The Wheel responds to Irish Times article by Jacky Jones ("Why are so many of our health services provided by charities?", 28 November)

Irish timesThe Wheel has responded to an article by Jackie Jones entitled "Why are so many of our health services provided by charities?", published in the November issue of the Irish Times Health + Family supplement. The Wheel's response was published in both the print and online editions of The Irish Times on Wednesday, 29 November. 

In the article, Dr Jones asks valid questions about the role of charities in providing health and services but fails to acknowledge their contribution.

Our response is reproduced below: 

Sir, -

Jacky Jones ("Ireland's big problems will not be solved by charity alone", 27 November) poses valid questions about the role of charities in delivering health services, but she undervalues the charity sector’s contribution in almost every sector of Irish society.

Charities do not pretend that their efforts alone will solve the ‘big problems’ of society, but their specialist knowledge and commitment greatly compliments the efforts of the State.

Some charities are indeed contracted by the State to deliver essential services - especially in the areas of health and social care. Such charities deliver specialised and targeted support with a level of compassion and understanding that is difficult to achieve through a centralised health system.

Earlier this year, Health Minister Simon Harris announced a review of the role of voluntary organisations in health provision. The aim is to preserve the best features of the current model, while ensuring enhanced collaboration with statutory and voluntary partners. The HSE and Tusla, the Child and Family Agency, have launched similar initiatives to match services to need acknowledging the respective roles of statutory and voluntary organisations. The Wheel and its 1,300 members welcome and look forward to participating in these and similar initiatives.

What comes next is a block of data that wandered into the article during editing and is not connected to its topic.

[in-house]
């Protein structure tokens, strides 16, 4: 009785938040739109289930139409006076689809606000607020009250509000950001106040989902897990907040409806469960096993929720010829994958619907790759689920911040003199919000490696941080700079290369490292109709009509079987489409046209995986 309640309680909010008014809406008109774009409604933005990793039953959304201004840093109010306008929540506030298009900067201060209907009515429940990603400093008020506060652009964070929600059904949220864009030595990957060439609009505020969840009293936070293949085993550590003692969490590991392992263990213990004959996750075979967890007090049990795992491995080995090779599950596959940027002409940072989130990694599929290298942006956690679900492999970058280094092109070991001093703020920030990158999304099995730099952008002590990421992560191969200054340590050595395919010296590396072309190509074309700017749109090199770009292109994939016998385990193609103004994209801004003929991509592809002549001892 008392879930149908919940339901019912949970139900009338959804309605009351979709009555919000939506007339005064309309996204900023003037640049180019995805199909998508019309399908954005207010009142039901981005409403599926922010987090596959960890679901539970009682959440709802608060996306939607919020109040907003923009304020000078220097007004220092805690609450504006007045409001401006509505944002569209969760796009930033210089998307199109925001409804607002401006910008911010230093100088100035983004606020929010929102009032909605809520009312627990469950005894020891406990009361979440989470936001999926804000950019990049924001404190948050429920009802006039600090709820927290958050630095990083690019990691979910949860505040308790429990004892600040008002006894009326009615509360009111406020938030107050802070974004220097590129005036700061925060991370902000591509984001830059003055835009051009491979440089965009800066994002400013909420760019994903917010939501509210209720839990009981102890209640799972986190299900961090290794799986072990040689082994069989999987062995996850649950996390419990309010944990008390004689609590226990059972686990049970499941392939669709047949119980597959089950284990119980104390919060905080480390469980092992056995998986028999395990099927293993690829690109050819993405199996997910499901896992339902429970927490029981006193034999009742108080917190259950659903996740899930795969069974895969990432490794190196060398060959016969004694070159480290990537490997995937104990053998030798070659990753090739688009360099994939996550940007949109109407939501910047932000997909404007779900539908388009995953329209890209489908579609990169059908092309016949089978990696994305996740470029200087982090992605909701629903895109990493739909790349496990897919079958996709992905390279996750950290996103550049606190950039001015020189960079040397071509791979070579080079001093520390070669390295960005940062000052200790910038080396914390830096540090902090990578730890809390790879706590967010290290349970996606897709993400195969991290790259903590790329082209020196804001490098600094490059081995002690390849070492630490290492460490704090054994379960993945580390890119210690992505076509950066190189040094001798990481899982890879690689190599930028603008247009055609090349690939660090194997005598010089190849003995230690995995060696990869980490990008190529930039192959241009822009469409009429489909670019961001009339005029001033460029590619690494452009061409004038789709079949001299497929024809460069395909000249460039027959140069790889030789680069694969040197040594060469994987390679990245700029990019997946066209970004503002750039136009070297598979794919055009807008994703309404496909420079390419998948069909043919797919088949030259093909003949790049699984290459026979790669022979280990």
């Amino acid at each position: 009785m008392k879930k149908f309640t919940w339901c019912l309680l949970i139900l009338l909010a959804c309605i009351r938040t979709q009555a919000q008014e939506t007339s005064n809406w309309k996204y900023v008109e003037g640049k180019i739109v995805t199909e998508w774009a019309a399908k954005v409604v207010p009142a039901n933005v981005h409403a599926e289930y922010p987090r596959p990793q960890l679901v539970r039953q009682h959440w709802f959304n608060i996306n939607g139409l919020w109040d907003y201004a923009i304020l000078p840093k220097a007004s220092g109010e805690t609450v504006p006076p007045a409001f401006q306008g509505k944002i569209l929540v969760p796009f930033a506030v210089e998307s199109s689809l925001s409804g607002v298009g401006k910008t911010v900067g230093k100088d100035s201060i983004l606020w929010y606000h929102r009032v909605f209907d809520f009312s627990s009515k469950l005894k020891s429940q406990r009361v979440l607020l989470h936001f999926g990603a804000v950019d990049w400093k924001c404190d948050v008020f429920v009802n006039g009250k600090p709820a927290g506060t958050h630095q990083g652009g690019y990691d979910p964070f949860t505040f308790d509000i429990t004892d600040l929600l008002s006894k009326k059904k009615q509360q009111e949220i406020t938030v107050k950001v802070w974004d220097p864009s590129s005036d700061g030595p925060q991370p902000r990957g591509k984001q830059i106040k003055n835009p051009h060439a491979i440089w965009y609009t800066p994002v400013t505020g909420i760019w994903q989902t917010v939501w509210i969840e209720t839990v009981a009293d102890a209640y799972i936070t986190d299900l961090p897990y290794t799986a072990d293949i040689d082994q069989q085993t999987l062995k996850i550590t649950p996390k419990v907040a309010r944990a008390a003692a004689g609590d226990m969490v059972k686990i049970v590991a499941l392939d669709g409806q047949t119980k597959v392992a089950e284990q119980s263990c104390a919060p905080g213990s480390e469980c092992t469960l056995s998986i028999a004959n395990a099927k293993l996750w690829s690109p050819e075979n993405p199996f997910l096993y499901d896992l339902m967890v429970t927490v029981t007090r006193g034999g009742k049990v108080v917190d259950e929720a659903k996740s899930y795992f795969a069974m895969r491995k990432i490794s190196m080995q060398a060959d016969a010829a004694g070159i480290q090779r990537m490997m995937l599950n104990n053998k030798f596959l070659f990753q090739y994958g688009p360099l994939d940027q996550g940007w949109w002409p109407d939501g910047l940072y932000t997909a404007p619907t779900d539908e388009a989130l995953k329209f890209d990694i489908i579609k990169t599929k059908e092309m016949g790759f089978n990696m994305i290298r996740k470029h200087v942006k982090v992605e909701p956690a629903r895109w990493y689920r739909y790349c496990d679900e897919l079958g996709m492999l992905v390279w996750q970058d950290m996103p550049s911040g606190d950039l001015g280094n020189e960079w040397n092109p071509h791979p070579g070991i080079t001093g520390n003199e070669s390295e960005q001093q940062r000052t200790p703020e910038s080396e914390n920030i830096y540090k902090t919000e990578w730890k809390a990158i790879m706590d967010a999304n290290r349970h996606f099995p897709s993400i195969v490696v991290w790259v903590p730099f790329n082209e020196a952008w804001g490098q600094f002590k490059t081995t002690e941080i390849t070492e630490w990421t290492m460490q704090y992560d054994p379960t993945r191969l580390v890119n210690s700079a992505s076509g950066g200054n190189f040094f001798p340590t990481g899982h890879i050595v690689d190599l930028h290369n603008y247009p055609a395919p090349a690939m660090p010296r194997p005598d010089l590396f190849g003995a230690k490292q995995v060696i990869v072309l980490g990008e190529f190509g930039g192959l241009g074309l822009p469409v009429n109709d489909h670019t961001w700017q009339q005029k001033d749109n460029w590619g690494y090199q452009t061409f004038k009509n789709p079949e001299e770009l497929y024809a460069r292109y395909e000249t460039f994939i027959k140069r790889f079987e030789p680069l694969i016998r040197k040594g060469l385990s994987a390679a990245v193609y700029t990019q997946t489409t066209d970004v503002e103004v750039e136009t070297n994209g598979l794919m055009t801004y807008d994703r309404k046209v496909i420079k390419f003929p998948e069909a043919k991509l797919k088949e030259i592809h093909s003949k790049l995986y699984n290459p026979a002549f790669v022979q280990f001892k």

In her article, Jacky Jones states "civil society organisations seldom work in partnership with each other or with statutory agencies”. This is simply not true. Dublin Regional Homeless Executive, for example, works closely with the Dublin Homeless Network, a formal partnership of 14 organisations addressing homelessness. This network was formed precisely to avoid the risk of competition and duplication alleged in the article.

Charities fundraise over €700 million a year towards the cost of services. Over half of the €10 billion turnover of Ireland's nonprofit sector is generated by the sector itself. We need to acknowledge the massive contribution these organisations make to subsidising the cost of public services in Ireland and the resultant benefits to the State.

Ireland has fewer nonprofit organisations per-capita than many other countries. Yet, they involve over half a million people every year, the vast majority giving their time on a voluntary basis. The value of this work (after annualising the hours and applying the national minimum wage) amounts to over €2 billion annually. We need to celebrate this great national asset of community commitment, not seek to undermine it. –Yours, etc, 

DEIRDRE GARVEY

Chief Executive Officer,

The Wheel

Dublin 2